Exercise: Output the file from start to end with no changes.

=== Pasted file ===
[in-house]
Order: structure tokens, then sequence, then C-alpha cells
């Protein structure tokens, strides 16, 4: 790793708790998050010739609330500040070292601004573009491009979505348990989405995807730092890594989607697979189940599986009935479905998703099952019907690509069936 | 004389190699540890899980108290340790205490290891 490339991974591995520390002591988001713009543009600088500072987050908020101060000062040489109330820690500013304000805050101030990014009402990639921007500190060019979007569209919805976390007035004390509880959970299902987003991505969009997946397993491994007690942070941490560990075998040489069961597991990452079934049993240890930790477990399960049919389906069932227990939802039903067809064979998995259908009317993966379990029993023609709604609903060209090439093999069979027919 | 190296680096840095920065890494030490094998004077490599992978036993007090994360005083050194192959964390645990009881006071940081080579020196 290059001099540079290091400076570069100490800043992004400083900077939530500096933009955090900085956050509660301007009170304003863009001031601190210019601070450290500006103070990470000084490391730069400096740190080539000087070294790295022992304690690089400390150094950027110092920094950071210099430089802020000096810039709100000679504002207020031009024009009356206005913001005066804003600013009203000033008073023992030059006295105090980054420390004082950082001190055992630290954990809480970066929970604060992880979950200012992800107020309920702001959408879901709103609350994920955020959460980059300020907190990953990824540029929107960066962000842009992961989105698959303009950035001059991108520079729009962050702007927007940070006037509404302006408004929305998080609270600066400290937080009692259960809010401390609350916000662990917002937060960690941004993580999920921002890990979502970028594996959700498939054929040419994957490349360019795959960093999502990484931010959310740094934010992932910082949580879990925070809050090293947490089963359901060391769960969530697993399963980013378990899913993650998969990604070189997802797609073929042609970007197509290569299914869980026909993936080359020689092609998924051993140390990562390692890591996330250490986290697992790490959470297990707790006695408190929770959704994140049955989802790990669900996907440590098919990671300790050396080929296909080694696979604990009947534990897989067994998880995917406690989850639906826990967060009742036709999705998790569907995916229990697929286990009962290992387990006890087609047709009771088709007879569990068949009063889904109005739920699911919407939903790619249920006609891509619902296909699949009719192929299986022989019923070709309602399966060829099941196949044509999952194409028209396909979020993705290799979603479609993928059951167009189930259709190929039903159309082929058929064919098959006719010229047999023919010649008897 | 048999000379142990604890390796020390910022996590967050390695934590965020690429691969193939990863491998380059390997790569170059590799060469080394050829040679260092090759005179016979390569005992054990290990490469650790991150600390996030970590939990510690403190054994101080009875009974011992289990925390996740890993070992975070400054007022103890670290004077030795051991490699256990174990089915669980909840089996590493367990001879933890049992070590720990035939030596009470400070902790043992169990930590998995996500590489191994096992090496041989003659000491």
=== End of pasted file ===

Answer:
[in-house]
Order: structure tokens, then sequence, then C-alpha cells
């Protein structure tokens, strides 16, 4: 790793708790998050010739609330500040070292601004573009491009979505348990989405995807730092890594989607697979189940599986009935479905998703099952019907690509069936 | 004389190699540890899980108290340790205490290891 490339991974591995520390002591988001713009543009600088500072987050908020101060000062040489109330820690500013304000805050101030990014009402990639921007500190060019979007569209919805976390007035004390509880959970299902987003991505969009997946397993491994007690942070941490560990075998040489069961597991990452079934049993240890930790477990399960049919389906069932227990939802039903067809064979998995259908009317993966379990029993023609709604609903060209090439093999069979027919 | 190296680096840095920065890494030490094998004077490599992978036993007090994360005083050194192959964390645990009881006071940081080579020196 290059001099540079290091400076570069100490800043992004400083900077939530500096933009955090900085956050509660301007009170304003863009001031601190210019601070450290500006103070990470000084490391730069400096740190080539000087070294790295022992304690690089400390150094950027110092920094950071210099430089802020000096810039709100000679504002207020031009024009009356206005913001005066804003600013009203000033008073023992030059006295105090980054420390004082950082001190055992630290954990809480970066929970604060992880979950200012992800107020309920702001959408879901709103609350994920955020959460980059300020907190990953990824540029929107960066962000842009992961989105698959303009950035001059991108520079729009962050702007927007940070006037509404302006408004929305998080609270600066400290937080009692259960809010401390609350916000662990917002937060960690941004993580999920921002890990979502970028594996959700498939054929040419994957490349360019795959960093999502990484931010959310740094934010992932910082949580879990925070809050090293947490089963359901060391769960969530697993399963980013378990899913993650998969990604070189997802797609073929042609970007197509290569299914869980026909993936080359020689092609998924051993140390990562390692890591996330250490986290697992790490959470297990707790006695408190929770959704994140049955989802790990669900996907440590098919990671300790050396080929296909080694696979604990009947534990897989067994998880995917406690989850639906826990967060009742036709999705998790569907995916229990697929286990009962290992387990006890087609047709009771088709007879569990068949009063889904109005739920699911919407939903790619249920006609891509619902296909699949009719192929299986022989019923070709309602399966060829099941196949044509999952194409028209396909979020993705290799979603479609993928059951167009189930259709190929039903159309082929058929064919098959006719010229047999023919010649008897 | 048999000379142990604890390796020390910022996590967050390695934590965020690429691969193939990863491998380059390997790569170059590799060469080394050829040679260092090759005179016979390569005992054990290990490469650790991150600390996030970590939990510690403190054994101080009875009974011992289990925390996740890993070992975070400054007022103890670290004077030795051991490699256990174990089915669980909840089996590493367990001879933890049992070590720990035939030596009470400070902790043992169990930590998995996500590489191994096992090496041989003659000491």